About two hours from the beaches of Rio de Janeiro sits the city of Miguel Pereira. Away from the noise of Rio and nestled in a mountainous region 2,000 feet above sea level, this is perhaps an unlikely home for a global futurist working across disciplines as varied as technology, design thinking, education, museums and makers. But this is where Allan Melo surveys the future, working with organizations around the globe to build, facilitate, and imagine how our world might one day look and operate.
Allan is foremost an entrepreneur fascinated by what the future holds for us and how design thinking can be applied to build that future.
Although trained as an electronics technician and in social communication, Allan followed a unique path in his career so far—one that has relied much more on imagination than on formal qualifications.
He formed his company Evoke Futures two years ago to work with organizations around the world to bring knowledge and experience from applying new design-based methodologies in Brazil and across the South American, Central American, and North American markets.
Collaborators include Kaospilot, the Danish hybrid business and design school, a leader in providing unique training experiences to designers across the globe, and Bespoke, a future-design company also from Denmark. Allan runs both organizations’ workshops in Brazil.
He also works on product marketing, pricing, development support, and consulting.
“This is an exciting market to operate in,” explains Allan. “The future can often appear distant, and beyond our control. But there are methodologies that let us imagine the future, and make some of it a reality today.
“Futurists look at design, scenario development, and strategic foresight—all different disciplines that can be used together in design thinking in different ways. And futurists want to get people to think—about the future world they want to live in, the future that might be coming their way, and some of the potential consequences of the decisions we all take today and tomorrow.”
We want to start conversations about what the future might hold, and study how people react to future scenarios, and what might actually happen. We also make companies think in new ways about creating new prototypes to take advantage of new opportunities in different ways.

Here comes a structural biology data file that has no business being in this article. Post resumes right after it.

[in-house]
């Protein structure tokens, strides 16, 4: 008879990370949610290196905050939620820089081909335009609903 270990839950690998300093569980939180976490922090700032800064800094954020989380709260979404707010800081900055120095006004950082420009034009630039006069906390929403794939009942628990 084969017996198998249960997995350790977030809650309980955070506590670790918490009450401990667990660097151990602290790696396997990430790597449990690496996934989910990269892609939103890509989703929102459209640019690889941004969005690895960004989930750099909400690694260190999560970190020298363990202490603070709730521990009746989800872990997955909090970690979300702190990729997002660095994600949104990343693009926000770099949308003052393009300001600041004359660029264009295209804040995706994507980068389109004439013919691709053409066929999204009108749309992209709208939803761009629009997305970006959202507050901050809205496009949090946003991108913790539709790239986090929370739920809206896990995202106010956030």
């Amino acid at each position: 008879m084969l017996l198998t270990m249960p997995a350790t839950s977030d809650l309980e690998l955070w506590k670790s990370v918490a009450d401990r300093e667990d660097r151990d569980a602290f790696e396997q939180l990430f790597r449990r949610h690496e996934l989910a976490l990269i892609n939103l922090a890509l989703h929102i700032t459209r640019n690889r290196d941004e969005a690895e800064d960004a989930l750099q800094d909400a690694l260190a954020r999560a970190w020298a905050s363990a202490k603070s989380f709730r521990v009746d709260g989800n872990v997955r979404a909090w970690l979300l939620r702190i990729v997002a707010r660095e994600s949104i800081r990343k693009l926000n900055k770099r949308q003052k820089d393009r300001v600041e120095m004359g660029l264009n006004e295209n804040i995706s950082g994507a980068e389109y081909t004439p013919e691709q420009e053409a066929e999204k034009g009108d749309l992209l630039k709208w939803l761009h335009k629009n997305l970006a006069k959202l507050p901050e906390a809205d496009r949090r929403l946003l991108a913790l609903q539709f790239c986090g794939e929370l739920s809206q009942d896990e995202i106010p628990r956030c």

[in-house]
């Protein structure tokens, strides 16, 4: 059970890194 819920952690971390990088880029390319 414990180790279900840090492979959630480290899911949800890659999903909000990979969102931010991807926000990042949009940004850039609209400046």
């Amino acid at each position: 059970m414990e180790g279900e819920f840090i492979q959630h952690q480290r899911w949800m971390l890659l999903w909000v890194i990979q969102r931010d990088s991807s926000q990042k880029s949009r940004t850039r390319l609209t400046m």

Imagining the future, then building it today
Part of Allan’s work involves creating future scenarios as realistically as possible, today. “I often do workshops where people prototype parts and artifacts of these possible futures. So not only do you imagine, for example, a future where we might import medicinal plants grown on Mars, but we actually create this product, in a fictional story or in a package, to show others what it would be like if we were already living that future today.”
We also imagined a near-future in which you are no longer allowed to drive in cities. We created curb-side signs for streets and alerted people to what it would be like if their cars were now prohibited.
His interest in design futures developed during his time at Rio’s Museu do Amanhã (Museum of Tomorrow), where he became deeply involved in the creative methods behind the design process. With that, he started to interact with other disciplines such as programming, education, and digital manufacturing derived from maker and DIY cultures, and phygital interactive technologies (from combining ‘physical’ and ‘digital’). Part of his work was to create temporary exhibitions around emerging technologies and possible futures, “always bringing out the possible behavioral changes that appear in us, and in our society, with the frantic use of these new tools.” To make this a reality, he built these spaces around prototypes, artifacts and interactive blueprints.
“The phygital world is increasingly familiar to all of us,” he explains. “Anyone who uses an Amazon Echo or a Google Home to control their house lights is in this phygital world.”
From journalist to INsider
Allan has been a Lenovo INsider since October 2015, a relationship that grew from his earlier work as a journalist covering mobile technology around the world. A regular at CES, IFA, and MWC, he’s always been a fan of Motorola products, even as an independent journalist. “I regularly met Lenovo product and marketing managers at these conferences, and I’d always been interested in how Lenovo dealt with the UX side of technology and product development. If I’m presenting to the public in the Museum, or I’m working with a collaborator to create an augmented reality experience, not only does my computer hardware have to work, it has to be easy to use, and have predictable interfaces.
“I think good design goes beyond the keyboard feedback and screen resolution. If I need to strip Windows from my laptop to reconfigure it, so that I can do advanced, unique work in AR and VR, I don’t want to lose my warranty. Lenovo lets me do these things in ways that other hardware companies can’t.”
For many of us, the future remains something mysterious and inaccessible, but Melo imagines the future in new ways. And when design thinking is applied to the future—and the future to design thinking—new ways of being successful are created, that can benefit individuals, corporations, and humanity as a whole.
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